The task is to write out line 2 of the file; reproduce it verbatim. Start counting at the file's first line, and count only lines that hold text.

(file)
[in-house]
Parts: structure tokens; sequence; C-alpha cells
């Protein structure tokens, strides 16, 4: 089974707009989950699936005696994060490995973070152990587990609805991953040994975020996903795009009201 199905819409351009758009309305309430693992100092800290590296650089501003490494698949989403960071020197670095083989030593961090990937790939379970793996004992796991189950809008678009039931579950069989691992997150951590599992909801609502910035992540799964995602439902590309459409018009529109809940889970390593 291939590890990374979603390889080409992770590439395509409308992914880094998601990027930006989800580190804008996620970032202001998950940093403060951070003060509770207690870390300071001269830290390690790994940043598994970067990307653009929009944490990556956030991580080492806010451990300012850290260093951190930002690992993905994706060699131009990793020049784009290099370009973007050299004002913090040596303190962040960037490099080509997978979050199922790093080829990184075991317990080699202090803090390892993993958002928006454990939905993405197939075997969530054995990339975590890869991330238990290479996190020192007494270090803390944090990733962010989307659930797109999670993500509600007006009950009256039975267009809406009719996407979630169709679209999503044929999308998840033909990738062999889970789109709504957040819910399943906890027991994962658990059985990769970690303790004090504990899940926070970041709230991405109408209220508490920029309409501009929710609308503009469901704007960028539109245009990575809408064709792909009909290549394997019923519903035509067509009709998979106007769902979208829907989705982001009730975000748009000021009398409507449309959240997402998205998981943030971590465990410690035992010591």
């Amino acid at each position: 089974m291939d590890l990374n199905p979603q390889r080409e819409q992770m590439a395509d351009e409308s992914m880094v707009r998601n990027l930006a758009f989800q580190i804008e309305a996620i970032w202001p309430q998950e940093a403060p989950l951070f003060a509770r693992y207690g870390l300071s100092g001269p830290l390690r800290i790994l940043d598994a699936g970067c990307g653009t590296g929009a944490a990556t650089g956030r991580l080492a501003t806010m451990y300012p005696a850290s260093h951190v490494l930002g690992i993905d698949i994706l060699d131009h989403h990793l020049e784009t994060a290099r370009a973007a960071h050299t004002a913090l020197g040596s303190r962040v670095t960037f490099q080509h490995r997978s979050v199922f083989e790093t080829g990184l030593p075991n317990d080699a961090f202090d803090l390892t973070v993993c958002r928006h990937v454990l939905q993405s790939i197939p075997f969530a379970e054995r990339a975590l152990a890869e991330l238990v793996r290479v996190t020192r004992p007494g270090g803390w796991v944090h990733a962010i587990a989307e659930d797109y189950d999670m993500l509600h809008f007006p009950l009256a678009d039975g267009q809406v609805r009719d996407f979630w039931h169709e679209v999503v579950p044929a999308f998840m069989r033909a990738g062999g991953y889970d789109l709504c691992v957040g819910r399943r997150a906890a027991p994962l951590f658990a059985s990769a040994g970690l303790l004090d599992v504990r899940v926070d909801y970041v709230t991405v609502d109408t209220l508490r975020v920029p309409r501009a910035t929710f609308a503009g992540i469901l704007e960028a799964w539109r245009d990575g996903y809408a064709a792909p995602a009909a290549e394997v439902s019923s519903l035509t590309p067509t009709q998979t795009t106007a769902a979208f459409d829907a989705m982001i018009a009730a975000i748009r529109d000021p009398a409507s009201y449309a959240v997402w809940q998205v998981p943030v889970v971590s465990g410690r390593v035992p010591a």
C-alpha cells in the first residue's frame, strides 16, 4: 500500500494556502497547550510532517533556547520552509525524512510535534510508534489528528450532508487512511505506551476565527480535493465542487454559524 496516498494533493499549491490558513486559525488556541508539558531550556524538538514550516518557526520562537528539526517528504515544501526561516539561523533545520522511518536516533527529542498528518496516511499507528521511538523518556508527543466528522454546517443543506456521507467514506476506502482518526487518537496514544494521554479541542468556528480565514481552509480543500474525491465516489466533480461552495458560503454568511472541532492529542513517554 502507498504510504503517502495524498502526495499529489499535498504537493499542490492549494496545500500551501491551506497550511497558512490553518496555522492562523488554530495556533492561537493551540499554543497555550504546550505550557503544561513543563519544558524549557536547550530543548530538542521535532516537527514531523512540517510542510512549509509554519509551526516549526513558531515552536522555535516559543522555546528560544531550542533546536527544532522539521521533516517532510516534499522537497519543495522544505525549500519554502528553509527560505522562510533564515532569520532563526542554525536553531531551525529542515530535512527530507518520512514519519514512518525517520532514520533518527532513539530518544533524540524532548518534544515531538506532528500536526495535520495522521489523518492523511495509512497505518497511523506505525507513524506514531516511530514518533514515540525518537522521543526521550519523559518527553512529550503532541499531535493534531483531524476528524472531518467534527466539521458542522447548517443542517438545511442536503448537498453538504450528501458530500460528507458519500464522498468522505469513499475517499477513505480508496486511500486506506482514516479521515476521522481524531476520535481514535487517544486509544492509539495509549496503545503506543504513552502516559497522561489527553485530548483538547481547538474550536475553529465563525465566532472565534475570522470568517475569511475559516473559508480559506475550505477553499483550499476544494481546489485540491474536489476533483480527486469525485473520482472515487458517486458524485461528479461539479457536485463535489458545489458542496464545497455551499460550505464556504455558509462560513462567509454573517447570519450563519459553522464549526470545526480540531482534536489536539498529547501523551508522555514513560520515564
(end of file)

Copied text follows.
Parts: structure tokens; sequence; C-alpha cells